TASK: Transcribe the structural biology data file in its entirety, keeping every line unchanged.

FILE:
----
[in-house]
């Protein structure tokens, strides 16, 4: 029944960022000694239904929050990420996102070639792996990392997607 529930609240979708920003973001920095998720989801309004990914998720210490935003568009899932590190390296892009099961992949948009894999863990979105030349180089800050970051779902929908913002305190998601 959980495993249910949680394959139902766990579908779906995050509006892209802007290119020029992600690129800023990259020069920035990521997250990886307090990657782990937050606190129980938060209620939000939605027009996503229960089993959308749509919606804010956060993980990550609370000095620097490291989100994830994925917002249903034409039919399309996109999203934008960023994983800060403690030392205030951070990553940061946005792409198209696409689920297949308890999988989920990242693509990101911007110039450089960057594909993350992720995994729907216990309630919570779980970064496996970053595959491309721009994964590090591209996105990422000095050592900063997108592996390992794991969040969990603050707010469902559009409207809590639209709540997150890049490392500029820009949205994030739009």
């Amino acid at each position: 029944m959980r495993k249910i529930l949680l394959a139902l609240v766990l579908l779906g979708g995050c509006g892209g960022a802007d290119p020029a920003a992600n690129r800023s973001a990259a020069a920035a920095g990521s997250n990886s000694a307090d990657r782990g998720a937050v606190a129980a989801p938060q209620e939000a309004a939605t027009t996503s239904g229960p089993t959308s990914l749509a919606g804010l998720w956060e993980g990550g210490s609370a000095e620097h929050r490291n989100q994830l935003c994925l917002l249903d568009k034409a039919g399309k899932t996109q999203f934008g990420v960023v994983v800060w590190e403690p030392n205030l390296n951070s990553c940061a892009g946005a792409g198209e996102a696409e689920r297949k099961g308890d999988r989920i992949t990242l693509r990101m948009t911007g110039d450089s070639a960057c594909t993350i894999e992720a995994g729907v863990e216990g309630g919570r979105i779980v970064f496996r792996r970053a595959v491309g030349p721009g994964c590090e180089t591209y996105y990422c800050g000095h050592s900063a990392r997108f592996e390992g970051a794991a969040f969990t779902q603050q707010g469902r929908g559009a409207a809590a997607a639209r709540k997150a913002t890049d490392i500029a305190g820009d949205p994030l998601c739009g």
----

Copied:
[in-house]
């Protein structure tokens, strides 16, 4: 029944960022000694239904929050990420996102070639792996990392997607 529930609240979708920003973001920095998720989801309004990914998720210490935003568009899932590190390296892009099961992949948009894999863990979105030349180089800050970051779902929908913002305190998601 959980495993249910949680394959139902766990579908779906995050509006892209802007290119020029992600690129800023990259020069920035990521997250990886307090990657782990937050606190129980938060209620939000939605027009996503229960089993959308749509919606804010956060993980990550609370000095620097490291989100994830994925917002249903034409039919399309996109999203934008960023994983800060403690030392205030951070990553940061946005792409198209696409689920297949308890999988989920990242693509990101911007110039450089960057594909993350992720995994729907216990309630919570779980970064496996970053595959491309721009994964590090591209996105990422000095050592900063997108592996390992794991969040969990603050707010469902559009409207809590639209709540997150890049490392500029820009949205994030739009």
């Amino acid at each position: 029944m959980r495993k249910i529930l949680l394959a139902l609240v766990l579908l779906g979708g995050c509006g892209g960022a802007d290119p020029a920003a992600n690129r800023s973001a990259a020069a920035a920095g990521s997250n990886s000694a307090d990657r782990g998720a937050v606190a129980a989801p938060q209620e939000a309004a939605t027009t996503s239904g229960p089993t959308s990914l749509a919606g804010l998720w956060e993980g990550g210490s609370a000095e620097h929050r490291n989100q994830l935003c994925l917002l249903d568009k034409a039919g399309k899932t996109q999203f934008g990420v960023v994983v800060w590190e403690p030392n205030l390296n951070s990553c940061a892009g946005a792409g198209e996102a696409e689920r297949k099961g308890d999988r989920i992949t990242l693509r990101m948009t911007g110039d450089s070639a960057c594909t993350i894999e992720a995994g729907v863990e216990g309630g919570r979105i779980v970064f496996r792996r970053a595959v491309g030349p721009g994964c590090e180089t591209y996105y990422c800050g000095h050592s900063a990392r997108f592996e390992g970051a794991a969040f969990t779902q603050q707010g469902r929908g559009a409207a809590a997607a639209r709540k997150a913002t890049d490392i500029a305190g820009d949205p994030l998601c739009g």